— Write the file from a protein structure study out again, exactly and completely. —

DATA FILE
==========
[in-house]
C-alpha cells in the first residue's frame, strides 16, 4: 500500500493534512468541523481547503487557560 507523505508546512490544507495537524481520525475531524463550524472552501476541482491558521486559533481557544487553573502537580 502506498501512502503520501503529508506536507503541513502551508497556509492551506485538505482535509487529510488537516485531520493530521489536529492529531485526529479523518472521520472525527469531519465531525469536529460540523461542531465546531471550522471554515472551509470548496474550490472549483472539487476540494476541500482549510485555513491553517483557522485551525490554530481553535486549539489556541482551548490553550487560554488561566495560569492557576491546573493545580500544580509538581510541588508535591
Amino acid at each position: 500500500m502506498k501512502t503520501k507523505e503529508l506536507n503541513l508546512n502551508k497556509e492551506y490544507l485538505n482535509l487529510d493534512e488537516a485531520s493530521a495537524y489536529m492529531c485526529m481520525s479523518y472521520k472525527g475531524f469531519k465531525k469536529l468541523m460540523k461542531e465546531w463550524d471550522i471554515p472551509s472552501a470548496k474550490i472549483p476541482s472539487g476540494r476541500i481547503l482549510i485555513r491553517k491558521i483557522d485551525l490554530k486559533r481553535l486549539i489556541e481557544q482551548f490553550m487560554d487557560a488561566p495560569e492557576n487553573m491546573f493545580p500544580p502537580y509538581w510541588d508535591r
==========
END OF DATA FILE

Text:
[in-house]
C-alpha cells in the first residue's frame, strides 16, 4: 500500500493534512468541523481547503487557560 507523505508546512490544507495537524481520525475531524463550524472552501476541482491558521486559533481557544487553573502537580 502506498501512502503520501503529508506536507503541513502551508497556509492551506485538505482535509487529510488537516485531520493530521489536529492529531485526529479523518472521520472525527469531519465531525469536529460540523461542531465546531471550522471554515472551509470548496474550490472549483472539487476540494476541500482549510485555513491553517483557522485551525490554530481553535486549539489556541482551548490553550487560554488561566495560569492557576491546573493545580500544580509538581510541588508535591
Amino acid at each position: 500500500m502506498k501512502t503520501k507523505e503529508l506536507n503541513l508546512n502551508k497556509e492551506y490544507l485538505n482535509l487529510d493534512e488537516a485531520s493530521a495537524y489536529m492529531c485526529m481520525s479523518y472521520k472525527g475531524f469531519k465531525k469536529l468541523m460540523k461542531e465546531w463550524d471550522i471554515p472551509s472552501a470548496k474550490i472549483p476541482s472539487g476540494r476541500i481547503l482549510i485555513r491553517k491558521i483557522d485551525l490554530k486559533r481553535l486549539i489556541e481557544q482551548f490553550m487560554d487557560a488561566p495560569e492557576n487553573m491546573f493545580p500544580p502537580y509538581w510541588d508535591r